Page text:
Shropshire-born writer Mary Webb provided the inspiration for “A Shropshire Lass” an evening of song and verse from The Marches Songbook featuring soprano Holly Teague (pictured) and tenor William Smith - reviewed here by Andrew Petch.
Shropshire-born Mary Webb, famous for her poetry ad prose, provided the inspiration for A Shropshire Lass at Shrewsbury School's Maidment Building at the weekend.
This was an evening of song and verse by Webb herself or inspired by her, presented by The Marches Songbook - an assembly of poets, composers, singers, two pianists, a violinist and a guitarist who, between them, have a formidable range of experience.
To pull the evening together and provide context ,The Mary Webb Society had provided an attractive exhibition about their heroine and her work.
Poet Jean Atkin opened the programme. Jean has a beautiful speaking voice and her respect and love for Mary Webb’s work was clear from the beginning; her own verse captured the wild intensity of Mary’s writing. 'The crossing keeper of Eardington' was delicate, sensitive and looked back to the Shropshire so loved by Mary Webb. 'Here be elephants', on the other hand, was hilarious - but also recaptured a Shropshire moment when the circus came to town!
Tenor William Smith, accompanied by pianist Simon Bate, provided the first music, entitled 'Sky' - a poem by Andrew Rudd, set to music by Paul Henley. This was an excellent choice for an opener for the text captured perfectly the eerie feeling of Mary Webb’s writing. The collaboration of Mr. Smith’s controlled, expressive singing and Mr. Bate’s sensitive piano playing set the standard for an evening of superb music making.
Patrick Larley is a multi instrumentalist and composer. His sonata for violin and piano is a finely crafted work whose three movements were played separately throughout the evening. Violinist Marianne Haynes, with Patrick Larley at the piano, gave a sublime performance of a work which was so appropriate for the programme.
The central, lengthy work was 'Shropshire Lass', Martin Hussey’s compositions for nine poems by Mary Webb sung by soprano Holly Teague (pictured above) who received superb accompaniment from Michael Matthews on guitar (below).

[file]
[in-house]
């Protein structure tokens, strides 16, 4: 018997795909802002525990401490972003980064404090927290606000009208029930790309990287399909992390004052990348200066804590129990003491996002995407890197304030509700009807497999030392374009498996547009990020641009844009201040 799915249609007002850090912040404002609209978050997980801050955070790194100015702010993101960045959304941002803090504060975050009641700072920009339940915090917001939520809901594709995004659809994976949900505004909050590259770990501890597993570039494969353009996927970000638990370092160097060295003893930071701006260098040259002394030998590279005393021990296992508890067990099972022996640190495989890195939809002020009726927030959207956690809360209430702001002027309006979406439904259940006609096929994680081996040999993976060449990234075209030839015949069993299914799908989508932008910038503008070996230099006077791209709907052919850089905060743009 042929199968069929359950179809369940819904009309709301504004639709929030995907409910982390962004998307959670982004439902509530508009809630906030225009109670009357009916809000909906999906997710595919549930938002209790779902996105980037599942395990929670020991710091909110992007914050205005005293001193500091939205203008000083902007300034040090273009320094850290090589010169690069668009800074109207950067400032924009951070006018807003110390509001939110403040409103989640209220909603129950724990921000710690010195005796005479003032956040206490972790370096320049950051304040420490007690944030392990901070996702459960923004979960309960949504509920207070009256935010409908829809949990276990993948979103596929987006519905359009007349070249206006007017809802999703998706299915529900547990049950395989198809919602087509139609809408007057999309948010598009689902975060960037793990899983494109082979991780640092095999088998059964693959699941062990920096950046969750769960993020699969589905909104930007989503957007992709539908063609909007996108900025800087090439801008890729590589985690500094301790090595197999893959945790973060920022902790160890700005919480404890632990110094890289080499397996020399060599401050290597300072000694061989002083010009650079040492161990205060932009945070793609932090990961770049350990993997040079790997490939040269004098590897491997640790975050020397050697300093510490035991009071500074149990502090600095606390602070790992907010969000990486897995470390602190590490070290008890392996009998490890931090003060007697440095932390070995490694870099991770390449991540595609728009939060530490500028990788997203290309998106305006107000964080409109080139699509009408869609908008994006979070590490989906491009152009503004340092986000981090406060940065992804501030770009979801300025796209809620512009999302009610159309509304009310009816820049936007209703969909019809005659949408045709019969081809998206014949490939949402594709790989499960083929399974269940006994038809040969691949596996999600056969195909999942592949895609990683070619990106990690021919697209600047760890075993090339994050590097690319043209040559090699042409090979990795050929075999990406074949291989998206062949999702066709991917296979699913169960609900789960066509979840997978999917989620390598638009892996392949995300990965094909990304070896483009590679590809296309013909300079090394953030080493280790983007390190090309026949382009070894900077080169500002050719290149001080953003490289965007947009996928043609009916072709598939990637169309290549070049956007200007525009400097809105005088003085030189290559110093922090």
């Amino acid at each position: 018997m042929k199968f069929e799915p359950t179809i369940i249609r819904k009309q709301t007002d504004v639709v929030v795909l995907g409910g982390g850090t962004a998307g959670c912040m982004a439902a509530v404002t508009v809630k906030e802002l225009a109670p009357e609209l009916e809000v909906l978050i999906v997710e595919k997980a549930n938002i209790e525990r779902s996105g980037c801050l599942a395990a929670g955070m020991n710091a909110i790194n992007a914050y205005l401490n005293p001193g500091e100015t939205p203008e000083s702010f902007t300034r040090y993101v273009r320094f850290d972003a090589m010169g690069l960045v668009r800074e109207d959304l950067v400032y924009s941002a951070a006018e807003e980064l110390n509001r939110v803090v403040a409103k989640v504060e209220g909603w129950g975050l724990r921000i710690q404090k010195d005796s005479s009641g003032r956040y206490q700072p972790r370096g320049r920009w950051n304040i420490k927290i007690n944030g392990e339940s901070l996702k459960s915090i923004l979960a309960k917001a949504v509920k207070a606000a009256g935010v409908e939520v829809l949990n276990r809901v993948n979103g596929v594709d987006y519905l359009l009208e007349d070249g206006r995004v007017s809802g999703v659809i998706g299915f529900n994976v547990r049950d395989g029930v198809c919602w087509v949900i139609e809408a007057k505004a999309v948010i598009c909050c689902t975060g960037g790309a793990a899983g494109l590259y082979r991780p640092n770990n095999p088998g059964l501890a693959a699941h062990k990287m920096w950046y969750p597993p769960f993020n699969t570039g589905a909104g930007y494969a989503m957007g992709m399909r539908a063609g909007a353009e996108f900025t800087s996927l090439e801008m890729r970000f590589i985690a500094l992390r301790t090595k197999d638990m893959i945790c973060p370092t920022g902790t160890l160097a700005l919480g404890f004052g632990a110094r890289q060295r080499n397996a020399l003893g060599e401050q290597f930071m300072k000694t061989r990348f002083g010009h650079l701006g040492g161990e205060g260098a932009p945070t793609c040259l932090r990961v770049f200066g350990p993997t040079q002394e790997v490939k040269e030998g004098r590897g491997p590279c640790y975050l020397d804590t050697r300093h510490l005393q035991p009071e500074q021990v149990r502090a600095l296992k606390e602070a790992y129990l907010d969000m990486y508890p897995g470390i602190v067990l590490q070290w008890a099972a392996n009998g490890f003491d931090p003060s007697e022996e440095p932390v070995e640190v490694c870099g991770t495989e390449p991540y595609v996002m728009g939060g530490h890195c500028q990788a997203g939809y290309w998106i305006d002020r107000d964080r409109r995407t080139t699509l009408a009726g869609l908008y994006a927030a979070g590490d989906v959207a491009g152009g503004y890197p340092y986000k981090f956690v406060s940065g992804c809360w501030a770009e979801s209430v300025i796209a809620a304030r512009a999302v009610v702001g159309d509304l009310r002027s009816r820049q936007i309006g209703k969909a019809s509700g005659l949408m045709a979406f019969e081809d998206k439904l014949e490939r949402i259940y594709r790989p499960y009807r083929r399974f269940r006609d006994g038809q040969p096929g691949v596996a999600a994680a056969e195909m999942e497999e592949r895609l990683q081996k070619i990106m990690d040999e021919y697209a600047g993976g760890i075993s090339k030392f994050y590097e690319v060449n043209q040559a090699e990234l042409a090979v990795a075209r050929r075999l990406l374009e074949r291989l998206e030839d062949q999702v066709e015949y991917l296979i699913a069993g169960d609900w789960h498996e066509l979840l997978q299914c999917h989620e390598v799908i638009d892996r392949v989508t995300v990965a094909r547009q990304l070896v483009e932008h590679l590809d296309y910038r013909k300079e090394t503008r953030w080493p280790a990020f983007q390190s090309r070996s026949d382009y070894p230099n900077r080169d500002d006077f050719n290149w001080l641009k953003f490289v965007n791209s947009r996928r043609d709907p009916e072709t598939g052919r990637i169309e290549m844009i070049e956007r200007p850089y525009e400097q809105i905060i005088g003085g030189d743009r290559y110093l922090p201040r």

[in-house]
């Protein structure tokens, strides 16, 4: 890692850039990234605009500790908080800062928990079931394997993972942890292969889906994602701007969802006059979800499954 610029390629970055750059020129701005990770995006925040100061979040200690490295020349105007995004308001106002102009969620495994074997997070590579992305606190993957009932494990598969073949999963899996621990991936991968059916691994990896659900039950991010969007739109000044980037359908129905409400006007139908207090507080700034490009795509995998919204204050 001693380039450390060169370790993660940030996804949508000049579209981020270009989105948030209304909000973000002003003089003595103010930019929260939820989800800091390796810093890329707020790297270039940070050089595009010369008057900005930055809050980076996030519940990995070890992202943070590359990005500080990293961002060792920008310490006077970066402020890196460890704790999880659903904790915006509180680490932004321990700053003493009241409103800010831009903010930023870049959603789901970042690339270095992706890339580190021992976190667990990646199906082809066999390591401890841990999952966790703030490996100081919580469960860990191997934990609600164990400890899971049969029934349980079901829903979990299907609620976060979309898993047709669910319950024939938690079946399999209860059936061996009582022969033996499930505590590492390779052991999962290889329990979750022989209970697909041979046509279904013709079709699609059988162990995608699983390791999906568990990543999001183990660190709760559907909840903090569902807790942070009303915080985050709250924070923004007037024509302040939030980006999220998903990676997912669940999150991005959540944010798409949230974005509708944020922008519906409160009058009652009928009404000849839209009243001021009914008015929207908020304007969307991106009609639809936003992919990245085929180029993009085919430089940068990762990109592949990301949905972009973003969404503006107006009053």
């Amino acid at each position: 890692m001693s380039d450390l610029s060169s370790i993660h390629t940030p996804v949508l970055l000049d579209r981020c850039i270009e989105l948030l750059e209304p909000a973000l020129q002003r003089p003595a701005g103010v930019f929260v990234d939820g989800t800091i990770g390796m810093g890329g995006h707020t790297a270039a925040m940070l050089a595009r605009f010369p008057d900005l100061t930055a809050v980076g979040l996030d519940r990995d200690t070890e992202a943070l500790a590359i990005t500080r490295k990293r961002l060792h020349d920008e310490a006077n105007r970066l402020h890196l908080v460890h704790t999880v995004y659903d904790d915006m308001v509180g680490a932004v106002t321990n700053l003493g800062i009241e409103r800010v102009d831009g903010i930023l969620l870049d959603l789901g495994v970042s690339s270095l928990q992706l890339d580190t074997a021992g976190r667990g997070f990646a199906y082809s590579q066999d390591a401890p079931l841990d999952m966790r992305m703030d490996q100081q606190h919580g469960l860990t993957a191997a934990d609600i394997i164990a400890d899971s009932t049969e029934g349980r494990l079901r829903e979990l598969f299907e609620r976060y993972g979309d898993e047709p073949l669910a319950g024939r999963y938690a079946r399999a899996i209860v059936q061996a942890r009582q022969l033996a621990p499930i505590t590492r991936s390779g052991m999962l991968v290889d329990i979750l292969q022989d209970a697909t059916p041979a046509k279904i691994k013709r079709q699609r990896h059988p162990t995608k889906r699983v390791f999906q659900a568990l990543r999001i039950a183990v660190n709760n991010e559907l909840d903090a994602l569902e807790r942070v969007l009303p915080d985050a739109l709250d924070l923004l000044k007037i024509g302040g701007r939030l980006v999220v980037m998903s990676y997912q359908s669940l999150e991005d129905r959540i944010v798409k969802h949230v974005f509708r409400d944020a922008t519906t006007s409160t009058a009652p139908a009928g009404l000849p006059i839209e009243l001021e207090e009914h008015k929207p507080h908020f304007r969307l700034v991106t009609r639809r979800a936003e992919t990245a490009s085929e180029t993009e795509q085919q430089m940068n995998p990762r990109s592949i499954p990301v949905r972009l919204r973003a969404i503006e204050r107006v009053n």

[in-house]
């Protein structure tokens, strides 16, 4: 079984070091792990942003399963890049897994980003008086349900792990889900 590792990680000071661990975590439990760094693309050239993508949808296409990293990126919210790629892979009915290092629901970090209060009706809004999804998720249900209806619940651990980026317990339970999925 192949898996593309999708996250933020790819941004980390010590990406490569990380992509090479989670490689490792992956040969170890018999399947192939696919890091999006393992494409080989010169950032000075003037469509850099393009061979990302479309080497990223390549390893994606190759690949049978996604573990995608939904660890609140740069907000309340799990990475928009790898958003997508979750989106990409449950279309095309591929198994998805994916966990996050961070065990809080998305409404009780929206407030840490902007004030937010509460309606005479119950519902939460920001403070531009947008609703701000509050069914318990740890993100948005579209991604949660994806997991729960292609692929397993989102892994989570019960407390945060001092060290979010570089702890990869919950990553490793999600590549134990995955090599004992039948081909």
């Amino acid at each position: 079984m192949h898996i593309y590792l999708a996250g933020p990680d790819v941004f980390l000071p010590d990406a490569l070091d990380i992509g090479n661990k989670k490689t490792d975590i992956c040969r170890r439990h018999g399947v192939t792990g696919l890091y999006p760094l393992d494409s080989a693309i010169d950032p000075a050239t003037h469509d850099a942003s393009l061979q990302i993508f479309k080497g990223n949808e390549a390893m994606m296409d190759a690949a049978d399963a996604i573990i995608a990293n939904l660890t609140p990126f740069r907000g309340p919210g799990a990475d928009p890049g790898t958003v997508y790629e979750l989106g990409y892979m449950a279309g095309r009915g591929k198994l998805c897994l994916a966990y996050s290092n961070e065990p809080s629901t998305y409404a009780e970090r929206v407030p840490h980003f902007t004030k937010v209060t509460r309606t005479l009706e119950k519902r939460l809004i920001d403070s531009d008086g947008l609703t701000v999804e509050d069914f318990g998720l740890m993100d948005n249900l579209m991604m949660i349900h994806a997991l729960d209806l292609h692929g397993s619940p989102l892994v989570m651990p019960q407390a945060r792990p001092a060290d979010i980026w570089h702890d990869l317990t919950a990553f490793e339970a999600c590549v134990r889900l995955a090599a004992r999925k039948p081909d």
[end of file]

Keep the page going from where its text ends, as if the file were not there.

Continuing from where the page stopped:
The poems are exquisite, often melancholy, always atmospheric, always highly original in their choice of vocabulary. 'August 1914' is a welcome alternative to the poetry of the first world war whereas 'Swallows' swoops and turns before the line, “We sing our song in beauty’s fading tree".
Such glorious words and Holly’s beautiful soprano, with a little semi-staging, gave wonderful expression to them. At times, having music written for the upper reaches of the soprano voice gave her a real challenge, but the overall effect was absolutely mesmerising.
This was an evening of sheer delight, given by a group of hugely talented and enthusiastic performers supported by equally talented composers. Hopefully we will hear more from the Marches Songbook in our Border County.
The evening was promoted by The Shropshire Music Trust and supported by the Mary Webb Society. There will be two further performances of A Shropshire Lass in St Oswald’s Church, Malpas on October 22 and in St Mary’s Church, Nantwich on November 19 - see www.themarchessongbook.co.uk
To find out more about The Shropshire Music Trust current season - and the upcoming concert by The European Union Chamber Orchestra (EUCO) this weekend, at the United Reformed Church, English Bridge, Shrewsbury (Saturday, October 22, 7.30pm) visit www.shropshiremusictrust.co.uk
The EUCO – directed by Darragh Morgan – make a welcome return to Shropshire with a programme that will also celebrate Vaughan Williams in this, the 150th anniversary of his birth.